Holy Expectancy: The Serene Gifts of Advent

Ellen Dionna
Sermon Date: 
Sun, 12/06/2015

Reading from Luke 1:26-38


This morning we begin the season of Advent—the time in which we live out the archetypal last weeks of Mary’s pregnancy, the last weeks of her gestation before birthing her infant son, her starfire-illumined Prince of Peace. 

Advent is usually celebrated as the time of anticipation of the arrival of the Messiah, with all the focus on the object of the awaited Savior. But I want to examine this morning what was required of Mary to bring the Holy Child into the world—indeed what is asked of every woman who awaits with expectancy her own holy child.  And, too, I want to glean from the experience of Mary the gifts of wisdom, the radiant truths of Holy Expectancy.  And I hope that considering these truths might deepen our own wonder and worship at this season of Light and Love.

Historically we can construct some things about Mary.  She was probably a young woman of 14-16 and was betrothed to Joseph, who was probably a decade or more older than she.  Betrothal is more binding than an engagement;  Mary would have been virtually wed to Joseph. This would have been a typical couple of the time in Jewish tradition, being a teen-aged mother was the norm.  We know Joseph and probably Mary as well, were descendants of King David of Israel.  As a young Jewish woman of the time she would have been devoutly reared in the faith—familiar with all the rituals and customs and expectations of a wife and mother in Jewish tradition and law.  She would light the Sabbath candles and separate the portion of challah, the Jewish bread.  She would have been able to own property and make domestic and public business decisions as women were respected thus under Jewish law—she in fact would have had a fairly liberated world view as a Jewish woman—and, perhaps most important for our purposes this morning, she would have understood her endowment with what in Jewish culture is called “binah”,  the innate intuitive wisdom exalted in women.  Binah is also associated with the gifts of contemplative awareness and spiritual insight.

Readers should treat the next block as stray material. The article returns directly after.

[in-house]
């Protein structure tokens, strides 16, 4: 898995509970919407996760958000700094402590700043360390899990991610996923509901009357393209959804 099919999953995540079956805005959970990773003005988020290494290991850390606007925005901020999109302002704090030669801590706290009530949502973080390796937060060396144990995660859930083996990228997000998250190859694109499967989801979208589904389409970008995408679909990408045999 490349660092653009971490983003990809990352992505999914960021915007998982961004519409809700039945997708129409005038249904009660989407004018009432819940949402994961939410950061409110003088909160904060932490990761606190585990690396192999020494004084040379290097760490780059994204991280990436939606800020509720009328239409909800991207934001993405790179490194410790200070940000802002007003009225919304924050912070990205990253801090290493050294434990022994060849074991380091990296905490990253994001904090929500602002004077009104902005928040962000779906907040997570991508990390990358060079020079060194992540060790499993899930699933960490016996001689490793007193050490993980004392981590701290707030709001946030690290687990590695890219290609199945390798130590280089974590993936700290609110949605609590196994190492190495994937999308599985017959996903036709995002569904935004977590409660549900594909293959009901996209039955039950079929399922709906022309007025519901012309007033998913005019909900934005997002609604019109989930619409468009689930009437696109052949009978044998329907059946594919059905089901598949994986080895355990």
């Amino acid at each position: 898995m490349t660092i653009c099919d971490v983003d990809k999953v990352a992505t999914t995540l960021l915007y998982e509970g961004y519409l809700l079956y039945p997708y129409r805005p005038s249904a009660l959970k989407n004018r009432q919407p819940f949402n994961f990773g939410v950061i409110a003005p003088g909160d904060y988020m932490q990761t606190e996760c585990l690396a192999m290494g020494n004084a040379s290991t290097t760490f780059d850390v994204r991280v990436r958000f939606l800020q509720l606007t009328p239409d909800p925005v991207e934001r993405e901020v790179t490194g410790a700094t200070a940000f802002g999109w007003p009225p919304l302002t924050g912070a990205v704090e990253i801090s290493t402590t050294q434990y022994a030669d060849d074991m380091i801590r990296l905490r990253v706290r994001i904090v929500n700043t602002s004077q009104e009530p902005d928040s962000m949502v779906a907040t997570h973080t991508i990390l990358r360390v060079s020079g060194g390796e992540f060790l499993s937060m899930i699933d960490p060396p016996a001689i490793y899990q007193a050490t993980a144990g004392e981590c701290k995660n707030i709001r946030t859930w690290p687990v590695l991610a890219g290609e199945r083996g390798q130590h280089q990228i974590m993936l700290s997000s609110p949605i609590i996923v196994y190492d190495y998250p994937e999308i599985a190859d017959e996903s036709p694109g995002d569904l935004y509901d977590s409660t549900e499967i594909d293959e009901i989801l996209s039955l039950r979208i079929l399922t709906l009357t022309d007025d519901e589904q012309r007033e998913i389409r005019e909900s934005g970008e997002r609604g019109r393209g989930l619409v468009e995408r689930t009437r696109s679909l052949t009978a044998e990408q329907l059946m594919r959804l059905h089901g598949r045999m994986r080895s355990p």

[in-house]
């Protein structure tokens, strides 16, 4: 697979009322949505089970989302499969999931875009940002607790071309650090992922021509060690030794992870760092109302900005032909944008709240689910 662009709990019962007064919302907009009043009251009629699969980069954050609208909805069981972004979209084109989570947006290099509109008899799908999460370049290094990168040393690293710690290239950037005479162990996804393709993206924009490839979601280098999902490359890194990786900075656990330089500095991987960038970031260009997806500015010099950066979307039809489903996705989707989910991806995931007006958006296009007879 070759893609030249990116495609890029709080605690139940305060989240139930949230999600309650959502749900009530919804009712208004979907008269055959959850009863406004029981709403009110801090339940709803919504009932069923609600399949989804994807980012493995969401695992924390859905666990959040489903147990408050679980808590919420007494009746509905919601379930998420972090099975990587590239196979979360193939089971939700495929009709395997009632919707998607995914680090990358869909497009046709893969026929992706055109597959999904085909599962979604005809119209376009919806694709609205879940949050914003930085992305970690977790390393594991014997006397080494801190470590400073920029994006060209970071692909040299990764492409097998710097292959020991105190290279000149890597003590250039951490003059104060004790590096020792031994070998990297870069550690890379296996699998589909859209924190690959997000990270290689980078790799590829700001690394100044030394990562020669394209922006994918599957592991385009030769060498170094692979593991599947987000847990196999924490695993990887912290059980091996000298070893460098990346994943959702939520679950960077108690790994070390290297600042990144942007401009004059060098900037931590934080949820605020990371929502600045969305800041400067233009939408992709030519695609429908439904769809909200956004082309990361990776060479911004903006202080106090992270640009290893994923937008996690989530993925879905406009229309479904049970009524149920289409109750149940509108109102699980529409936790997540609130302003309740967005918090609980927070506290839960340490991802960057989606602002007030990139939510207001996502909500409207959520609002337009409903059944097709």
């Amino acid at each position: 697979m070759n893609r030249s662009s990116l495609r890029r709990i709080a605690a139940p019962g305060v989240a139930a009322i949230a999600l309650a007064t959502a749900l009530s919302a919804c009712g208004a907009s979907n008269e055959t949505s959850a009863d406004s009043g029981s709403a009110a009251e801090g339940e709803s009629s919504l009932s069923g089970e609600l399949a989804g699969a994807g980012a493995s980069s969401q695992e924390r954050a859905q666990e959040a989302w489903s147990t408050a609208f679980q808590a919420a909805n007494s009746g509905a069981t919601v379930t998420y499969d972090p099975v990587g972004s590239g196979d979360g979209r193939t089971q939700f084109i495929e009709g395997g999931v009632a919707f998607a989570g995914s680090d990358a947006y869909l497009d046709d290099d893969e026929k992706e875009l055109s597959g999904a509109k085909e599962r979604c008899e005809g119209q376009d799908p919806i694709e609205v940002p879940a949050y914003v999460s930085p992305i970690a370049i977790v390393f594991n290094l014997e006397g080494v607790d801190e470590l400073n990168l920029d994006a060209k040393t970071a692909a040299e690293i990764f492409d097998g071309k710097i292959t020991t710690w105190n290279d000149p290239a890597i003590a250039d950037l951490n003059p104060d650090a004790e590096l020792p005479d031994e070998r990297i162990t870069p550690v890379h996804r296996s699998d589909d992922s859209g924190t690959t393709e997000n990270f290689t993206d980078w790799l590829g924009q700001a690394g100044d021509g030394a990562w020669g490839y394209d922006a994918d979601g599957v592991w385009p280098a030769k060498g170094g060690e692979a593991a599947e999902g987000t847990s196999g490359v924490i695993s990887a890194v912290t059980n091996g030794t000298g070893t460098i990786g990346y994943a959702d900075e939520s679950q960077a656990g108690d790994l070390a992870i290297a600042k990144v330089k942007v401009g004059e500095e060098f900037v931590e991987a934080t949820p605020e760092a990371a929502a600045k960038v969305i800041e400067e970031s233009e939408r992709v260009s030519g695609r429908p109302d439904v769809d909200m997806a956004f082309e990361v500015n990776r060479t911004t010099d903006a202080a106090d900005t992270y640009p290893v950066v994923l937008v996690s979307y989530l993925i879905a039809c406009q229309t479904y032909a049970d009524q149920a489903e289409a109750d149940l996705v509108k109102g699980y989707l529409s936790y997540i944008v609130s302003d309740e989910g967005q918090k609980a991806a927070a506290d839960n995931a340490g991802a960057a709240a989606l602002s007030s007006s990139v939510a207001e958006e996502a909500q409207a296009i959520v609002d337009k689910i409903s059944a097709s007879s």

We might imagine this morning, then, that Mary was brought up with the familial knowledge of her lineage and readiness to assume her spiritual role, as any young Jewish woman would be, but that through her qualities of Binah she had revealed herself to be extraordinary.  She might have expressed more interest in the qualities and content of spiritual life and been more intuitive and contemplative than her peers. Yes, our Archetypal Mary, would have had strength of character and spiritual and worldy grace which set her apart, which indeed, as Luke tells us, brought her God’s favor.

It is from these roots that Mary’s meaning for women all over the world has blossomed and flourished, among women and men of all faiths who cherish the Archetypal Mother. 

It is Mary’s spiritual essence that offers us the gifts of Holy Expectancy, of Advent.

Mary is heralded by the Archangel Gabriel with the words, “Greetings, you who are highly favored!  The Lord is with you.”  And we read that Mary is “greatly troubled”.  Not by the appearance of an angel, mind you, but by the words, “you are highly favored”!  Mary with her ample binah may already have been familiar with angels, hence her lack of astonishment with Gabriel, but she surely would have been familiar with the meanings implied with being highly favored by God.  In the Jewish prophetic tradition that favor was not only a sacred blessing, it always carries with it the understanding God is going to demand something of you—and that, for anyone who has truly answered The Call, is always a startling and terrifying thing!   Something prophet after prophet resists, time and time again when God comes knocking…but listen, not Mary!